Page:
Hotel Balances Guest Comfort, Water-Saving Goals

By Dave Lubach, Associate Editor  
OTHER PARTS OF THIS ARTICLEPt. 1: Open Only 6 Years, San Francisco Hotel Finds Major Water SavingsPt. 2: San Francisco Hotel's LEED Efforts Focus on Reducing Water UsePt. 3: This PagePt. 4: Chemical-Free Cooling Tower Solution Helps Reduce HVAC System's Water Use

Guest comfort is always a top priority for hotels' maintenance and engineering departments. Even the tiniest inconvenience might lead a guest to head to a competitor for a future visit.

"In the hotel world, I get an average of one-and-a-half days to make a friend," Hobbs says. "And if I don't make that friend, they're probably not going to come back. The elevators have to work, the showers have to work, and the TV and air conditioning have to work. If I fail at those basics, I've lost my chances at retaining a customer and getting that customer to come back."

Balancing comfort and water conservation presents a unique challenge to Hobbs' staff, but the process of trying to find ways to save water without compromising comfort continues.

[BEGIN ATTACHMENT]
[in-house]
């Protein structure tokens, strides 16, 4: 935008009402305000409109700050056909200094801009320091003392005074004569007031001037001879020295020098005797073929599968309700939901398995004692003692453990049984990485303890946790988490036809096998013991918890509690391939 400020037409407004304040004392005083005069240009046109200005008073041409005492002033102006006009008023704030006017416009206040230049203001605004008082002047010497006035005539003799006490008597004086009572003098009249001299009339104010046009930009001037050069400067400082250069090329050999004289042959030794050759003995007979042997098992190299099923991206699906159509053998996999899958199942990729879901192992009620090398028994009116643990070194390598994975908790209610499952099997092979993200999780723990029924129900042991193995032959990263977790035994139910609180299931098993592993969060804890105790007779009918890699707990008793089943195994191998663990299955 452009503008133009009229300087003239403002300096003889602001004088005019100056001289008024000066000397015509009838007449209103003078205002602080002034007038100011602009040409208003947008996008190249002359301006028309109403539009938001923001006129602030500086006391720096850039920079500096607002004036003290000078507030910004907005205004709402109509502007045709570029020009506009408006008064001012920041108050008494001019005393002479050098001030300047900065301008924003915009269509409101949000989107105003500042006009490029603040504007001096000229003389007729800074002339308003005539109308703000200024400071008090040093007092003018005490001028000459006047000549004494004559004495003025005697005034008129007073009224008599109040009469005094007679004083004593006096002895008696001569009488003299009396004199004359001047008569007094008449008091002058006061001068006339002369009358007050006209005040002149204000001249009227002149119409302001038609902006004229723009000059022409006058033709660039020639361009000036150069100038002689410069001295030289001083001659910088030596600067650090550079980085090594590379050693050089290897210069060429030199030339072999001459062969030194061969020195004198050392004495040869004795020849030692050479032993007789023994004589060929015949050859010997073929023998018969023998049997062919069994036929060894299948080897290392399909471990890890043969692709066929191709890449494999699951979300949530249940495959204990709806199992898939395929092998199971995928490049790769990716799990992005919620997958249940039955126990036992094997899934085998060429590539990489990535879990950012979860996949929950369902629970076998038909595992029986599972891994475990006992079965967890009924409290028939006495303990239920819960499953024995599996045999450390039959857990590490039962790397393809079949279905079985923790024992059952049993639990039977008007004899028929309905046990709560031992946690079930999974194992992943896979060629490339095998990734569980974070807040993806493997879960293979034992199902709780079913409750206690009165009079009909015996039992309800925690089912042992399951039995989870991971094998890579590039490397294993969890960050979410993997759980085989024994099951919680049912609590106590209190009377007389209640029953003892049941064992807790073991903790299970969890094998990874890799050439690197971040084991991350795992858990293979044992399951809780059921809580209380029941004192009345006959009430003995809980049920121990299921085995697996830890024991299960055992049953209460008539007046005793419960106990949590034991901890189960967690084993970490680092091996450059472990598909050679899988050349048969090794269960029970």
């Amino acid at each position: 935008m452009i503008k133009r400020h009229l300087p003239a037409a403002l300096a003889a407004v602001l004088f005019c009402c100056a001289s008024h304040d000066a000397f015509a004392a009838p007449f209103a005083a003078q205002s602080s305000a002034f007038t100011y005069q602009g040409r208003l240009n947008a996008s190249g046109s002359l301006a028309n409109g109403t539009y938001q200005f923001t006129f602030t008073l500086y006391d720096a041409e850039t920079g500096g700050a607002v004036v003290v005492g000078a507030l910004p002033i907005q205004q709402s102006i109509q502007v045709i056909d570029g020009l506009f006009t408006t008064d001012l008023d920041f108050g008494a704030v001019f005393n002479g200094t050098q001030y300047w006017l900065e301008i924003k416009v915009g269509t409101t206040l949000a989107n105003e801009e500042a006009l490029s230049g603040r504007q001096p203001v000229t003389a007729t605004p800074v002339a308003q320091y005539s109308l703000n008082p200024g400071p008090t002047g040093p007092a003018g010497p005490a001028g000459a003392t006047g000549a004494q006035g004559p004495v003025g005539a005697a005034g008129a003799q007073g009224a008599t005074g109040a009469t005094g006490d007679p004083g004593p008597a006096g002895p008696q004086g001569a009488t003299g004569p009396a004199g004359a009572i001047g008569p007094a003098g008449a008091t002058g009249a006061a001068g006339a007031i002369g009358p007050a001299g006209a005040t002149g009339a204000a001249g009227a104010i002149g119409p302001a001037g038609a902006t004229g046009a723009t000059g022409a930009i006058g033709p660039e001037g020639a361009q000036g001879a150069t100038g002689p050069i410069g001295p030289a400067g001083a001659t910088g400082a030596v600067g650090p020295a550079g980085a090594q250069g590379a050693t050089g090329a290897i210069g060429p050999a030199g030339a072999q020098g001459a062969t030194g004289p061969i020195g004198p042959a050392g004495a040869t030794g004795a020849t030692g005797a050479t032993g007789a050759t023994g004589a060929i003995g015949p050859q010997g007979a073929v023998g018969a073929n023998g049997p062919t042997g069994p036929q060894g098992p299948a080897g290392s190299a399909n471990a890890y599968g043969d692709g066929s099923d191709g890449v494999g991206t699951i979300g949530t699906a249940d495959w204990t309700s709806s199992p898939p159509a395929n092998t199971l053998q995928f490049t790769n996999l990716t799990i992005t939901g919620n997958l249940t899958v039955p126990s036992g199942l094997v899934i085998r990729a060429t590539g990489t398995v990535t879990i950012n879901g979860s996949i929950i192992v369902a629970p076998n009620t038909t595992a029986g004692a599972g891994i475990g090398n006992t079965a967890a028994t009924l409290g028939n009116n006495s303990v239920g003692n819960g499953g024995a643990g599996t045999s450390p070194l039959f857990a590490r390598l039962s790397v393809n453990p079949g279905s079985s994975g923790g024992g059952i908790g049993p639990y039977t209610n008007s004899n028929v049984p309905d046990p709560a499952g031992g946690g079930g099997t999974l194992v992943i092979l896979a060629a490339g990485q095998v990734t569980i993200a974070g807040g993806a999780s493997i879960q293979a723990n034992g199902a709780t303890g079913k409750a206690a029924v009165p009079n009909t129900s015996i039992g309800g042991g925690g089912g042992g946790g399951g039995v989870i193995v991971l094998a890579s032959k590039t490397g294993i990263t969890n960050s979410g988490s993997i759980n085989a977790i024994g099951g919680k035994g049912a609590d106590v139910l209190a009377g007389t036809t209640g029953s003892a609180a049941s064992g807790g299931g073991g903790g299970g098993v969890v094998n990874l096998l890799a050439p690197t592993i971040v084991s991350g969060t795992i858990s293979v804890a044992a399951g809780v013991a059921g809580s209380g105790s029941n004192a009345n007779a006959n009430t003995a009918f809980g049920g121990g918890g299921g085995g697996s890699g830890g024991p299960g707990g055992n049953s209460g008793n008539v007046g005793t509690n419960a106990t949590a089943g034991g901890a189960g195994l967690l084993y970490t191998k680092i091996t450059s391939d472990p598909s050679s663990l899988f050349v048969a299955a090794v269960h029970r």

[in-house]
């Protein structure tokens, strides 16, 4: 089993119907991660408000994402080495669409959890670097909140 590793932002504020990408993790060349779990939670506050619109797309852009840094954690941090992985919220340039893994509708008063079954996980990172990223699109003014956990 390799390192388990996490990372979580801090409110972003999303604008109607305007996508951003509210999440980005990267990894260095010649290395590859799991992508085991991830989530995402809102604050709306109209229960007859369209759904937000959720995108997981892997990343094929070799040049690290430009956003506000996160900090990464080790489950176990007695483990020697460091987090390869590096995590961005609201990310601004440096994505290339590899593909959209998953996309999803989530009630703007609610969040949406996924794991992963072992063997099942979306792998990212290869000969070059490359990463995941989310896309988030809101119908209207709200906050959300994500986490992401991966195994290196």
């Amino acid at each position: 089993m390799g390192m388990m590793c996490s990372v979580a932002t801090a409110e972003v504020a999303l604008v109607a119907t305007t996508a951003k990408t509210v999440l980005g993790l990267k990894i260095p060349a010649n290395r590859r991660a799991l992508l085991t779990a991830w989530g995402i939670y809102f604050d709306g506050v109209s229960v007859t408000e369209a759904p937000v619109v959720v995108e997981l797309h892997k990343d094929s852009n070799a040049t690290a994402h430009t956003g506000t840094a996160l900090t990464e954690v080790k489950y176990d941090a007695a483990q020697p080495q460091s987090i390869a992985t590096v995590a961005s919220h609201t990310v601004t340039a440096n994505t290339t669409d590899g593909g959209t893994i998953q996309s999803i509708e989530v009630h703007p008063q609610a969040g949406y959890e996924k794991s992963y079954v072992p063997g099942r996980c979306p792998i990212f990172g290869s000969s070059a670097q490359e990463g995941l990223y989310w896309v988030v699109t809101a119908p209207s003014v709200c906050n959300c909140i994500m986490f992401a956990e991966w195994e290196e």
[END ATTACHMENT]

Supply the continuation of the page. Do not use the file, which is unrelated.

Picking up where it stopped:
Future water savings are achievable by replacing 2.2 gpm showerheads and 1.6 gpm toilets with lower-flow products, Hobbs says. But the hotel straddles a thin line between lowering water consumption costs and ensuring customer comfort, so Hobbs leans toward the cautious side before going forward with major plumbing projects.

"We've been conservative with the showerheads," Hobbs says. "We've been studying them for a long time and haven't done anything other than (try to) improve the quality of the shower experience. The same has been true with public urinals. I've got two waterless urinals in place, and when the drought started I was very anxious to get these and go water-free. But I'm reconsidering that and looking to go one-pint flushes instead.

The waterless urinals "are a great water-saver, but there are things that are associated with them that I don't want to experience. The acids build up in the pipes and cause the pipes to rot prematurely.

"We've tried (other products), but water is such a critical issue in hospitality that I have to get it right. Getting it done fast and doing it wrong is just not an option."

Future plans to reduce the hotel's water use include installing guest-room toilets with flow rates as low as 0.5 gpf.

"The Department of the Environment has rebates for changing some of these things out, so that's a focus for us to take a look at and see if we can take advantage of a rebate program," Hobbs says. "If that's there I'll pursue that. If it's not, then I'll definitely want to change them out when we do our remodeling in the next year or two."

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  posted on 9/11/2014   Article Use Policy

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